Building on more than 20,500 consumer touchpoints to date, the CMC released the second part of a comprehensive study on Gen Z (ages 13 to 17), IT'S TIME: Ready (or Not) for the Multicultural Majority, analyzing brand choices, paths to purchase and brand gaffes that led to breakups.

"Gen Z is a diverse generation that feels a sense of unity with other minority segments and understands that hate and racism are the biggest issues they face together," said CMC Research Chair Nancy Tellet, founder, brand & consumer navigator at PureClarity LLC. "As a result, when they see brands acting in a way that doesn't align with their values or that is culturally obtuse, they walk away and spread the word. Offending Gen Zers and their parents  can be akin to brand implosion."

1) Brands That Offend Can Kiss Gen Zers and Their Parents Goodbye

More than half of people ages 13 to 49 have quit a culturally illiterate brand, saying it "offended them or disrespected their values"—that number skyrocketing to 72 percent among Black female parents—but the number-one reason Gen Zers and  Hispanic and Black parents have quit a brand is disrespect for their own or another racial group (it ranked third among NHW parents). Nearly a third of teens will quit a brand if it offends the LGBTQ+ community, compared to only 15 percent of their parents. Other issues for breakups include animal cruelty and sustainability.

2) Brands Can Take Calculated Risks If They Know Their Consumers' Cultural Values First

Nike using Colin Kaepernick in their ads was a calculated risk based on knowing that their customers value "freedom of speech/right to protest" over patriotic symbols—sales did not suffer. When Walmart and Dick's Sporting Goods took steps to address gun violence by tightening their restrictions and removing some types of firearms and ammunition from their stories, they saw no ultimate negative bottom-line impact—in fact, 67 percent of multicultural people ages 13 to 49 and 53 percent of NHW said they were more likely to shop in these stores after this move.

 

3) Brands Cannot Rely on Price Alone to Woo Gen Zers and Their Parents

Ninety-two percent of Gen Zers and their parents agree some things matter more than price: trust, reliability, healthy/organic and style were important. Teens often distance themselves from brands that commit offensive gaffes because those brands reflect poorly on their social media personas. When it comes to food, nearly a third of Gen Zers and their parents say healthy and organic matter more than price. Nearly one out to two parents buy healthy/organic foods and beverages just for their kids and not themselves—this number jumps to 62 percent among Hispanic parents. In addition, building relationships with Hispanic teens is critical to brands as they are more likely to make their own choices due to their heightened family responsibility role which includes bill paying and purchasing.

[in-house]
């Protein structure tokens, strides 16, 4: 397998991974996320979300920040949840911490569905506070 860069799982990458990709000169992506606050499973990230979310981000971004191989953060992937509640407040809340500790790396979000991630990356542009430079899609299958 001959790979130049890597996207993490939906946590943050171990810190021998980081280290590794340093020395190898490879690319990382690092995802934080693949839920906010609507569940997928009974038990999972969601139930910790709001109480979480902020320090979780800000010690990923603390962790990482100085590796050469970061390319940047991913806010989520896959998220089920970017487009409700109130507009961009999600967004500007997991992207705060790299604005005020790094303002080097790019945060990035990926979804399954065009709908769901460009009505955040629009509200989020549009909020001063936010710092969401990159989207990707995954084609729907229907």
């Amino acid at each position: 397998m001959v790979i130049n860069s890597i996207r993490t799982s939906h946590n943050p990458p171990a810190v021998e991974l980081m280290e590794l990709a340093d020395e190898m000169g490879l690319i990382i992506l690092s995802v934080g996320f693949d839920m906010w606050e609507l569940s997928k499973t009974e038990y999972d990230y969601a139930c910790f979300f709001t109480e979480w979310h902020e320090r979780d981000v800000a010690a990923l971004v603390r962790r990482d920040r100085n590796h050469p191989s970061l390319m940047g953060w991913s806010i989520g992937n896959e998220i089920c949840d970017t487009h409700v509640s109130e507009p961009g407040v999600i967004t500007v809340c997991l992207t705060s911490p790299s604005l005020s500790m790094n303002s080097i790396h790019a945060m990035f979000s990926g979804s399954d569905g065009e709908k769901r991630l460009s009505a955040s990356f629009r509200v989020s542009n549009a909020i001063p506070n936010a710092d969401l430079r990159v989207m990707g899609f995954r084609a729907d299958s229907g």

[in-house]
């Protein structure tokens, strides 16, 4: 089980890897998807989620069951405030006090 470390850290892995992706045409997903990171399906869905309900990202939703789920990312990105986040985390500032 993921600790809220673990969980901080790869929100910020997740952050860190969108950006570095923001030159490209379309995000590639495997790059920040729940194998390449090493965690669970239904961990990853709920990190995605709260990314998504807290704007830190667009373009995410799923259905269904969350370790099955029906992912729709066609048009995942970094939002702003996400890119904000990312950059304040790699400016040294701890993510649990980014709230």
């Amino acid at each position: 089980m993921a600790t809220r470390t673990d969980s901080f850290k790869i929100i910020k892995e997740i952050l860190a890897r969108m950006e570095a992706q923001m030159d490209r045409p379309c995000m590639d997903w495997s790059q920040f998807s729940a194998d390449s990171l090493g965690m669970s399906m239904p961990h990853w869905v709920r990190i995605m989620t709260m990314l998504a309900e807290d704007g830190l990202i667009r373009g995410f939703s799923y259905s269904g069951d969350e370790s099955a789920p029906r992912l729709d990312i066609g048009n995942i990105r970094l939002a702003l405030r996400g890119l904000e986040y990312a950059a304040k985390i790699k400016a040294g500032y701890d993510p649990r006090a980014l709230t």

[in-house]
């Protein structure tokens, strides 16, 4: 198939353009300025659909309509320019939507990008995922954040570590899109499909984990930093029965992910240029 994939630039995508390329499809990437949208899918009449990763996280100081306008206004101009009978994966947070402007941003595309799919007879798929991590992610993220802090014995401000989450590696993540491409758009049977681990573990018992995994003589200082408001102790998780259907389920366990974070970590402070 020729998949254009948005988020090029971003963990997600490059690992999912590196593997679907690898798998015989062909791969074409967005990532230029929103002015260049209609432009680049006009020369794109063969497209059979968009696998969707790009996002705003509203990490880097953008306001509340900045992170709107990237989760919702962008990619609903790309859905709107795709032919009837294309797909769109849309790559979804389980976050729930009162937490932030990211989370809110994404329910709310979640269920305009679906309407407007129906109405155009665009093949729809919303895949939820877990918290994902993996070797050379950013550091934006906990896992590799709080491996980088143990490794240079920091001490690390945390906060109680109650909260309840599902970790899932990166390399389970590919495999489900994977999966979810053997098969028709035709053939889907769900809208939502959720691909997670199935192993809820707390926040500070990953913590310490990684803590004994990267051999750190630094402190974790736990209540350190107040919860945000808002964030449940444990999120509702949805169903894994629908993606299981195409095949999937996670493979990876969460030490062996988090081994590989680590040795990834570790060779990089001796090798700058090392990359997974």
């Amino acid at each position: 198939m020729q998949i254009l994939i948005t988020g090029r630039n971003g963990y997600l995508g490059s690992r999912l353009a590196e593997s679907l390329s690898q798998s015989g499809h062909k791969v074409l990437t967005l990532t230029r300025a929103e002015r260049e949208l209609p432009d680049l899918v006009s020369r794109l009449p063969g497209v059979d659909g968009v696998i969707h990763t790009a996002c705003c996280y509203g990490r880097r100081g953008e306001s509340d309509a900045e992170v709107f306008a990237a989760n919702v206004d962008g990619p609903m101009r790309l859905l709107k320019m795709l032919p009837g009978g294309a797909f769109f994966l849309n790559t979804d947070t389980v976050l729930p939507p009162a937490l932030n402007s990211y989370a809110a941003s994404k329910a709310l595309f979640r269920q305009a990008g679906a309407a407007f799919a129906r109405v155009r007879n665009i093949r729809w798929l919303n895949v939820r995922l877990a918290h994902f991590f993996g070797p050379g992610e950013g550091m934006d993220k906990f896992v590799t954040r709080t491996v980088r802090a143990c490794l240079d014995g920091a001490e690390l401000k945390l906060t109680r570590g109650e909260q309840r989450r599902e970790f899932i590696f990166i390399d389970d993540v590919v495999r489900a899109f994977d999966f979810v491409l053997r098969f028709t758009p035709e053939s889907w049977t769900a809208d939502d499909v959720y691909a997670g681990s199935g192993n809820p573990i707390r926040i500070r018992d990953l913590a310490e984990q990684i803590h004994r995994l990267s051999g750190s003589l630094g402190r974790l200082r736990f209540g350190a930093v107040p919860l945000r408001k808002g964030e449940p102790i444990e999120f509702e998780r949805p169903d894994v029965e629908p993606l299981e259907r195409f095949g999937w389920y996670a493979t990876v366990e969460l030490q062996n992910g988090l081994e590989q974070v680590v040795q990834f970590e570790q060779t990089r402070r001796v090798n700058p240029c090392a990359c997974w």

4) Brands Wooing Teens Should Supercharge Their Marketing Via Solid Social Media Strategies and Influencer Endorsements

Social media fashion and lifestyle influencers have the most cache when it comes to purchase behaviors by young consumers. Hispanic teens and Hispanic adults ages 25 to 49 are 55 percent and  44 percent, respectively, more likely to try a product endorsed by an influencer than a traditional ad compared to 37 percent of their non-Hispanic counterparts. When the celebrity or influencer is known to be unpaid, the numbers increase to 69 percent of Hispanic teens, 59 percent of Hispanic adults, and 48 percent of their non-Hispanic counterparts.

5) When Considering a Purchase, Teens Value Word of Mouth and Then Shop Online

When it comes to purchase consideration, word of mouth is most important followed by advertising and online inspiration. In the final path to purchase phase, 74 percent of Gen Zers and their parents go online, primarily to search for more information or head to a marketplace sales site. Fifty-five percent will go to Amazon, and 35 percent of NHB and Hispanics will go to Walmart compared to 28 percent of NHW. Surprisingly, 10 percent of Hispanic teens will go to Target, compared to only 2 to 3 percent of other segments.

6) Gen Zers Are All About Style, Savings and Sustainability

For many teens, style counts more than price, especially among NHB to the tune of 43 percent compared to 37 percent NHW and 33 percent Hispanics. Shops like Shein, Zara, Asos and Fashion Nova have wooed teens with throwaway fashion at low prices capitalizing on teens' love for buzzy online celebrities and unpaid content creators mostly on Instagram. Teens are also adding to their style with affordable vintage, fueling thrifting fervor. Seventy-four percent of Gen Zers and their parents 13 to 49 love to thrift, skewing mostly female among non-Hispanics and gender neutral with Hispanics. - Cision